There are many opportunities to communicate with customers via e-mail, and e-mail fits well into the communications methods engineers and other technical professionals prefer.
To make e-mail work as a customer retention tool, you need to do two things:
- Get out of the promotional mindset and get into your customer’s mindset. Whether they are a loyal, long-term customer or have just purchased from you for the first time, your customers want to hear from you when you have something to say that’s relevant to them. They don’t want to be sold to again and again. They want useful information to help them do their jobs better. This will keep your company “top of mind” with them.
- Coordinate efforts among different departments who will use e-mail to communicate with customers. This is where the integrated part comes in. Anyone who might be sending a customer an e-mail — customer service, marketing, accounts receivable, sales — must be on the same page. Their communication efforts should be coordinated and spaced apart so that the e-mails customers receive from you are relevant and timely. There’s nothing like a barrage of similar or contradictory e-mails to turn an e-mail retention program into a mess of communications that backfires and turns your customers away.
Ideas for E-mail Communications
The key to using e-mail for customer retention is to think in terms of having conversations with your customers. Stay away from the hard selling and limited-time offers and try cultivating your relationship by providing relevant information.
Here are some examples of relevant information:
- A simple thank you e-mail for purchasing a product with links to support information or other products that are related to the one they purchased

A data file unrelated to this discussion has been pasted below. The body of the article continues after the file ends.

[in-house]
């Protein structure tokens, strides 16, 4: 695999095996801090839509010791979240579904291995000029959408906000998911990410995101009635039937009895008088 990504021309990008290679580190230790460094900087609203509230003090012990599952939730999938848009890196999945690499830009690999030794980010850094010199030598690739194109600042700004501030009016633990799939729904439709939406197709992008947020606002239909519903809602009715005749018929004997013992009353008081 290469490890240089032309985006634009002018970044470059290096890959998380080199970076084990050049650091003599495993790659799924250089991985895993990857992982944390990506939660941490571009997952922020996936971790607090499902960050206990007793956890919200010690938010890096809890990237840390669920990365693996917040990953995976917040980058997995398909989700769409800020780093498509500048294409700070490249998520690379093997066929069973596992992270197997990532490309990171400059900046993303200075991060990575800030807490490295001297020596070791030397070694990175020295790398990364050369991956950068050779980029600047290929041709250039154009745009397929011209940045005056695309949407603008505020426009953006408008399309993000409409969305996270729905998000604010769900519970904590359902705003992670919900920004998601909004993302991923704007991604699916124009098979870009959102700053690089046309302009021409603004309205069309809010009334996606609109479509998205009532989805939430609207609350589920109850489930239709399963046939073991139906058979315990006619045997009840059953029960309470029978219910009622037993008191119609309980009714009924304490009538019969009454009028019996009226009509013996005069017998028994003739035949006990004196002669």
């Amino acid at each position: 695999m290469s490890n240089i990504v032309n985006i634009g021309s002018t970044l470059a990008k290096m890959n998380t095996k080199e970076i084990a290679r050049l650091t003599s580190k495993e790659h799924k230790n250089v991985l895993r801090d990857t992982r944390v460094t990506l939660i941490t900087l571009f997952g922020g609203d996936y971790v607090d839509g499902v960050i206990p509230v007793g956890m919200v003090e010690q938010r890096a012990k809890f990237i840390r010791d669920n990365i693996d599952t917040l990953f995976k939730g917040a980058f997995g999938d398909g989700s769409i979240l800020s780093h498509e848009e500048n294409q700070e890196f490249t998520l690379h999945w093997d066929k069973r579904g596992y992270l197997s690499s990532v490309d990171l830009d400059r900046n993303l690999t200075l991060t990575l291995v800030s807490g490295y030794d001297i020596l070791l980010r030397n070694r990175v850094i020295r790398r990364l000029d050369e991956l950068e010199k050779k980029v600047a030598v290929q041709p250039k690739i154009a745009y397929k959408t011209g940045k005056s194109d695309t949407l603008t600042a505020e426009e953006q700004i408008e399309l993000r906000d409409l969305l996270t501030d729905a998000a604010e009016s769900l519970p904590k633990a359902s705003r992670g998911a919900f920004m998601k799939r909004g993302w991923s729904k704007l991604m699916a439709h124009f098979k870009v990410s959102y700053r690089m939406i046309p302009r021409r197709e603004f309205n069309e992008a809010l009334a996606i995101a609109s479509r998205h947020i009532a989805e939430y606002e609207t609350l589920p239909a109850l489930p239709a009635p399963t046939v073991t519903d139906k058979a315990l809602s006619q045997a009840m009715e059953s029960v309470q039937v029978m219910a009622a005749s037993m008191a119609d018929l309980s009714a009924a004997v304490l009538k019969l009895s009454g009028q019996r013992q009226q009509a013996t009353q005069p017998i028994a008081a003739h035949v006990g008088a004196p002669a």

- An e-mail with phone numbers, e-mail addresses, or links for support
- E-mails containing technical articles or links to articles about their industry or job functions
- E-mails announcing new versions of products they own
- E-mails containing customer satisfaction surveys
- An e-mail from the salesperson just “checking in” to see if the customer has any questions or needs additional help
While none of these examples are promotional in nature, several of them still perform important cross-selling and up-selling functions. E-mails on new product announcements or related products can lead to additional sales for your company. A survey conducted in September 2006 by Alterian, a marketing software company, revealed that 90% of clients of marketing services providers use e-mail for customer retention and cross-selling.
What Format to Use for Communications
Many of the communications outlined above can be fulfilled by a regular customer e-newsletter. Remember that relevance is the key to a good e-newsletter. Larger companies that have a wide variety of customer types will want to segment them into appropriate groups and send each group an e-newsletter that pertains to their area of interest. If you are unable to do this or have a small customer list, you might consider personalized one-to-one communication from a sales or customer service representative.
You can also make your customer retention communications look less like an e-newsletter and more like a personalized letter. This will enhance the relationship aspect of the communications and might decrease the chance your customers will opt-out of your e-mails.
Speaking of opting out, although you have a business relationship with your customers and the right to send them e-mails to confirm orders and conduct business communications, you should adhere to all CAN-SPAM laws when working on your retention campaigns. A good summary of the spam law can be found here.
A Final Word on Integration
To get serious about using e-mail as a customer retention tool, representatives from every department that will send e-mails should form a team and plan out the e-mail strategy. It helps to have an executive sponsor. This way, communications will be properly spaced, relevant, and effective, which is exactly what you need to keep your customers in the fold.